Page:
Carondelet, MO Railroad Accident, Apr 1885



St. Louis, April 27. -- Quite a serious accident occurred on the Iron Mountain Railroad, 17 miles below this city, between 1 and 2 o'clock this afternoon, by which two persons were killed and several others injured. A special train, consisting of a baggage car, Pullman sleeper, and two Directors' cars, bearing a party of Texas and Pacific and Missouri Pacific Railroad officials on a trip of inspection over the former road, collided with the Montesano accommodation. Both trains were running fast, and came together on a sharp curve under a high cliff on the river bank. The crash was terrific and completely wrecked both locomotives, but neither train was much injured. Both engineers reversed and applied air brakes, but there was no time to save themselves, and they and their firemen went into the wreck with their engines. WILLIAM STEVENSON, engineer of the special, received a concussion of the spine and was injured internally. His fireman, LOUIS CHRIST, had both legs torn off, his chest crushed in, and was killed. JOHN McGOVERN, engineer of the Montesano train, was thrown into the river, but was not hurt, and his fireman received only a slight injury.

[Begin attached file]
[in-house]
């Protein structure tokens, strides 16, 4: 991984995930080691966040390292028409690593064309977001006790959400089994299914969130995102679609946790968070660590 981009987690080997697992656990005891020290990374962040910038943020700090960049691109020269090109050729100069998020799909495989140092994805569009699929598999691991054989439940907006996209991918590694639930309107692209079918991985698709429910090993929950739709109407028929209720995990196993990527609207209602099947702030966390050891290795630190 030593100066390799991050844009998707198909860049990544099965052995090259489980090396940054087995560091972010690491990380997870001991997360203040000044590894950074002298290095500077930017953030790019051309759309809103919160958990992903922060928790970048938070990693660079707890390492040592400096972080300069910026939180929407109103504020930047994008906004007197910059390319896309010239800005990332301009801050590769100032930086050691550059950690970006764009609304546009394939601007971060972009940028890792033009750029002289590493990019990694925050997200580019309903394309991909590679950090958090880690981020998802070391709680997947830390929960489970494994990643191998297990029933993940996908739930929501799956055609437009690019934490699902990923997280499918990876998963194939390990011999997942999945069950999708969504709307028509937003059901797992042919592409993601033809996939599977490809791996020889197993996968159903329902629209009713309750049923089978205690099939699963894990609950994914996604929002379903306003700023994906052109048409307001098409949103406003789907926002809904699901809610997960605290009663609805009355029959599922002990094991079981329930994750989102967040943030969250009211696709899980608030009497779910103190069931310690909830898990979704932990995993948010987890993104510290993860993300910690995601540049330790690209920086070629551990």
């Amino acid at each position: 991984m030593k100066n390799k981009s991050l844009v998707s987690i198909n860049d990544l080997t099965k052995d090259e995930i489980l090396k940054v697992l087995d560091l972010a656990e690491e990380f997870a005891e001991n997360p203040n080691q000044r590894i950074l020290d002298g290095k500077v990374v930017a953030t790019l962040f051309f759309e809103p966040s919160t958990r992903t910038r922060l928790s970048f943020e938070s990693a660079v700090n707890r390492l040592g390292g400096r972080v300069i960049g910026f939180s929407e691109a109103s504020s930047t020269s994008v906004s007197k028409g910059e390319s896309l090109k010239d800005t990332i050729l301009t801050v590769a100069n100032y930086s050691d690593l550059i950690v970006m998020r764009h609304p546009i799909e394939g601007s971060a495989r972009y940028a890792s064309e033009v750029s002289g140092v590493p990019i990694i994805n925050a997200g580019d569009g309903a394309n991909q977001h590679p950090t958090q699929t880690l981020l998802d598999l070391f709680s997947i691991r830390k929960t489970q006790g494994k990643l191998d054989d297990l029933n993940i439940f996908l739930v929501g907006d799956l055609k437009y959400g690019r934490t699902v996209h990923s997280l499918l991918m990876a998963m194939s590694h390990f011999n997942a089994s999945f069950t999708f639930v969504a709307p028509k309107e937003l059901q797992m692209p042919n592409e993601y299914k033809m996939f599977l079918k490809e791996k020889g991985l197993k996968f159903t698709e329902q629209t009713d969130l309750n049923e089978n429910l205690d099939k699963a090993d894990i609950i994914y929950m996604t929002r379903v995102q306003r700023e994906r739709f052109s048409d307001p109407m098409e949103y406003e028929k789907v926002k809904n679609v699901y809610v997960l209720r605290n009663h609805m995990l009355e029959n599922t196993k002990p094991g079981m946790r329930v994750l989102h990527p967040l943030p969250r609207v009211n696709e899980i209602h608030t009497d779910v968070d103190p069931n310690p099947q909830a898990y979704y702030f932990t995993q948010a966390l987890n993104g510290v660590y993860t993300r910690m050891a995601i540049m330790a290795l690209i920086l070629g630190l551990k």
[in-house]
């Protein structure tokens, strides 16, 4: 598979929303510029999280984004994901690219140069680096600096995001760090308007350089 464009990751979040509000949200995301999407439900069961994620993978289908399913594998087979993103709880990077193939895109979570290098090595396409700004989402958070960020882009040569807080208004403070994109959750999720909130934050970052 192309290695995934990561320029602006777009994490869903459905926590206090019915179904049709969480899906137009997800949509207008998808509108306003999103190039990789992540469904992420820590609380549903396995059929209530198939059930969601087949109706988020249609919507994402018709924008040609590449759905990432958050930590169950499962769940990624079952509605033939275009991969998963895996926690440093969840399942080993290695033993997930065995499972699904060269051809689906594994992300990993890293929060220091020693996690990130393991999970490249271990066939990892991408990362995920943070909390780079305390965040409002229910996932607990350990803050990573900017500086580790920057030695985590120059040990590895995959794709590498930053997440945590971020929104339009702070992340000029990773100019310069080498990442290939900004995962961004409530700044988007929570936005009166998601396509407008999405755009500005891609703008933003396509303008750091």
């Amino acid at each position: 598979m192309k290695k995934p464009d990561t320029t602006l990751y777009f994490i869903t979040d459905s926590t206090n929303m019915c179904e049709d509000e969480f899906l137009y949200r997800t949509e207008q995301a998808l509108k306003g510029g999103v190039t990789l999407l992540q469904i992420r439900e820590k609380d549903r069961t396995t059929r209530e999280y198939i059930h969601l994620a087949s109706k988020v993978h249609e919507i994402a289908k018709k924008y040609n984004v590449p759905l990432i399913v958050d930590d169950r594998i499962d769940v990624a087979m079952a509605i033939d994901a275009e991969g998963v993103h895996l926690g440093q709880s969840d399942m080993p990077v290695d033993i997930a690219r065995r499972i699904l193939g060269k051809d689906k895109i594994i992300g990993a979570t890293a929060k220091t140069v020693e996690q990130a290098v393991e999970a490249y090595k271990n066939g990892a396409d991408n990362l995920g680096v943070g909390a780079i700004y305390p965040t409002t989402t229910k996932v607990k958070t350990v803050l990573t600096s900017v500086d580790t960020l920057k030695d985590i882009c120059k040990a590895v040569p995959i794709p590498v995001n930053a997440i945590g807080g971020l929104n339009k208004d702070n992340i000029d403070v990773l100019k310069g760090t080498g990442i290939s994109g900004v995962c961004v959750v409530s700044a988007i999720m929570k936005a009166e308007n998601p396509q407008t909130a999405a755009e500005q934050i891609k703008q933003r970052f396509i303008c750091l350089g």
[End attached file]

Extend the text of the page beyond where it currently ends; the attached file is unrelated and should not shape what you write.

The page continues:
PHILIP TOLAND, a nephew of GEN. WISTAR, of the Texas and Pacific Road, and connected with the locomotive department of the Pennsylvania Railway, was riding on the engine of the special and was frightfully mangled, one leg being torn off, his chest crushed in, killing him instantly. The other members of the party were in the rear car and were somewhat shaken up, but the most serious injuries were to ex-Gov. BROWN, General Solicitor of the Missouri Pacific Road, who had one shoulder dislocated, and Gen. WISTAR, who was slightly hurt about the head. Medical air was summoned as speedily as possible, and all were brought to this city. Engineer STEVENSON was taken to the Railroad Hospital, and Gov. BROWN and Gen. WISTAR are at the Southern Hotel. The body of MR. TOLAND was placed in charge of an undertaker, and that of CHRIST, the fireman, was left at Carondelet.
The special train had the right of way, but owing to a misunderstanding of the train dispatcher, MR. BURNS, the Montesano train was not ordered to wait until the special had passed. An inquest on the body of TOLAND was held this evening and BURNS was declared responsible for his death.

The New York Times New York 1885-04-28